Underwater exploration seeks evidence of early Americans
100-200 miles off the coast of St. Petersburg, Florida in the Gulf of Mexico is now 300 feet below water, but it is believed that human occupants once lived there.
“The decision to take their expedition underwater in the first place, Adovasio said, stems from the premise that early Americans probably hugged the American coastline, congregating around freshwater rivers, before heading inland. At that time, much of the world’s water was confined to glaciers, causing ocean levels to be lower and exposing more of the continental shelf. As the earth warmed and water levels rose, evidence of past settlements became submerged.
Dredging and storms have turned up artifacts on the Gulf Coast as well as the Atlantic and Pacific coastlines, but Adovasio said this is the first time a group of scientists has staked out a submerged piece of real estate suspected of containing preserved Ice Age beaches and systematically gone in search of early human occupations.”
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Archeological evidence of human activity found beneath Lake Huron
Yet again more evidence of how much American history has been hidden beneath water.
More than 100 feet deep in Lake Huron, on a wide stoney ridge that 9,000 years ago was a land bridge, University of Michigan researchers have found the first archeological evidence of human activity preserved beneath the Great Lakes. …Without the archeological sites from this intermediate time period, you can’t tell how they got from point A to point B, or Paleo-Indian to Archaic,” O’Shea said. “This is why the discovery of sites preserved beneath the lakes is so significant.
Perhaps more exciting than the hunting structures themselves is the hope they bring that intact settlements are preserved on the lake bottom. These settlements could contain organic artifacts that deteriorate in drier, acidic soils on land.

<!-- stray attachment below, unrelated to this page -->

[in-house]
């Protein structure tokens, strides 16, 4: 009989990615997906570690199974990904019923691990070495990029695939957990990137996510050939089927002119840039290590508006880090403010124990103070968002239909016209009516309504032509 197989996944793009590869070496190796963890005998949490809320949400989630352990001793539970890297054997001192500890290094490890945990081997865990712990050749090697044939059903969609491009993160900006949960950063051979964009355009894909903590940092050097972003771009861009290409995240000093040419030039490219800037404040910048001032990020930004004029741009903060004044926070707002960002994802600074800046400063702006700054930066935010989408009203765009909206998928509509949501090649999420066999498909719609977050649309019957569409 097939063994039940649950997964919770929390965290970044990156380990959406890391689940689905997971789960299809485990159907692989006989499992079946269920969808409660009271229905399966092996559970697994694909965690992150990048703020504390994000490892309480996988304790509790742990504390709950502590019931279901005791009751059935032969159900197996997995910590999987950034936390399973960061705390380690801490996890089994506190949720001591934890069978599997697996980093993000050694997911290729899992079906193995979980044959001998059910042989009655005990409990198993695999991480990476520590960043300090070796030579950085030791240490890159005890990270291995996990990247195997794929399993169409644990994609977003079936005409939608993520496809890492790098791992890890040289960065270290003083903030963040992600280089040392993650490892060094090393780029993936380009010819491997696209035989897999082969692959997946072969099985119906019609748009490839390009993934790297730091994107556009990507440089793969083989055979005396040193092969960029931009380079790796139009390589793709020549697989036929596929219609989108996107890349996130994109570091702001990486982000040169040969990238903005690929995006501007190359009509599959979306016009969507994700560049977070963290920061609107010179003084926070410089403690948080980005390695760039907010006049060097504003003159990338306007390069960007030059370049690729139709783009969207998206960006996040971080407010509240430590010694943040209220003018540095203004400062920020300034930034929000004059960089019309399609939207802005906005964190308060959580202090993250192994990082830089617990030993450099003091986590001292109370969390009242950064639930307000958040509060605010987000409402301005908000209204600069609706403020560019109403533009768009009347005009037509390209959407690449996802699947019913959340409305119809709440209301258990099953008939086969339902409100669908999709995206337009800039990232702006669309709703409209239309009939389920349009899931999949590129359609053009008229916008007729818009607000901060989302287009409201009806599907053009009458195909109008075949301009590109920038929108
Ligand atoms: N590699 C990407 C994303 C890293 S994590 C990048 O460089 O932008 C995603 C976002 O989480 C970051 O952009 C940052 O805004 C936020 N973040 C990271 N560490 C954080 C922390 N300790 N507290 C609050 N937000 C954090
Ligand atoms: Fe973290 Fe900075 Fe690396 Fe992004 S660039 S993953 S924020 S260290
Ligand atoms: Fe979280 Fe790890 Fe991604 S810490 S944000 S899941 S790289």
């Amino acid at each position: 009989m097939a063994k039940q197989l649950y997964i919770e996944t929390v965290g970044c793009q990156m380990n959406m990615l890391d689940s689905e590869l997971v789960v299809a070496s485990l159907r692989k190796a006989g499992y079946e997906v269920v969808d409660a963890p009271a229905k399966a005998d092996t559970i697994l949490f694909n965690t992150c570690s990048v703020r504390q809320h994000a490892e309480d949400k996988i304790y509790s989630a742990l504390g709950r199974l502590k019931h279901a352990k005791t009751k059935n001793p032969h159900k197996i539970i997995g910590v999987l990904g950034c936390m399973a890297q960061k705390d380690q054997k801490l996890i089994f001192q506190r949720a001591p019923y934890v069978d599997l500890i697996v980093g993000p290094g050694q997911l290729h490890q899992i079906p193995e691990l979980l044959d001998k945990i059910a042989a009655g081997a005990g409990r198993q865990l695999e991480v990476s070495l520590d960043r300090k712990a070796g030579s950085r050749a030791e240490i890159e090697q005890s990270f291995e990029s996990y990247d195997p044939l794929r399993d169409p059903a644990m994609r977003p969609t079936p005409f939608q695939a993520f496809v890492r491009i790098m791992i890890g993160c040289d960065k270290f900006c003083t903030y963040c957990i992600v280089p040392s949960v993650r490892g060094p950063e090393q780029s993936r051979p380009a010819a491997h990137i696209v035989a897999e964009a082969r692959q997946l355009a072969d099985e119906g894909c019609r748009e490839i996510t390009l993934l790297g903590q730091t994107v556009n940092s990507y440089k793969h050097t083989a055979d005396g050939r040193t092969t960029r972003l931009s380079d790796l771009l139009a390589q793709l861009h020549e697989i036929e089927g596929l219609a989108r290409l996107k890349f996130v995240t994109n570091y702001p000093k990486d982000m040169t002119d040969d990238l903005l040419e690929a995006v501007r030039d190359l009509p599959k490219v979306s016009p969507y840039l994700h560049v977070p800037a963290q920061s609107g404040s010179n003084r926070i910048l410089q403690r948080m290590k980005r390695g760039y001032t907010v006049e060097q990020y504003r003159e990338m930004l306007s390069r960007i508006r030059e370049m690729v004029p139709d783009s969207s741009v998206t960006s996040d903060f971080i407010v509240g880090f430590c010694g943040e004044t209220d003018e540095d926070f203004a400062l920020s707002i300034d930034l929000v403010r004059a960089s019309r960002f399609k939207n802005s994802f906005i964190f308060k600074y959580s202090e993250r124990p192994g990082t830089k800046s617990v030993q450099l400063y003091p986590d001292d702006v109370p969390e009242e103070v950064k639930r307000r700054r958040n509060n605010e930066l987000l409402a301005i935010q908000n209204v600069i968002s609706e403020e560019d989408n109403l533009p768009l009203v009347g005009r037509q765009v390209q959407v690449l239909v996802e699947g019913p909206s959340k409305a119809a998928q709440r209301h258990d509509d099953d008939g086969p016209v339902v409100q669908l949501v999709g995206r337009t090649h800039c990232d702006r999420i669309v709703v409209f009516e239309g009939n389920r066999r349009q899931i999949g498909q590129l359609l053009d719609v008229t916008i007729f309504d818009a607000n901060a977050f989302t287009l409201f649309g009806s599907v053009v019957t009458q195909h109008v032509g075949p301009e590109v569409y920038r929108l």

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Native Americans descended from a single ancestral group, DNA study confirms:
DNA evidence shows that Native Americans and Greenlanders are more closely related to each other than to any other existing Asian populations, except those that live at the very edge of the Bering Strait.
“For two decades, researchers have been using a growing volume of genetic data to debate whether ancestors of Native Americans emigrated to the New World in one wave or successive waves, or from one ancestral Asian population or a number of different populations.Now, after painstakingly comparing DNA samples from people in dozens of modern-day Native American and Eurasian groups, an international team of scientists thinks it can put the matter to rest: Virtually without exception the new evidence supports the single ancestral population theory… The study is published in the May issue of the journal Molecular Biology and Evolution.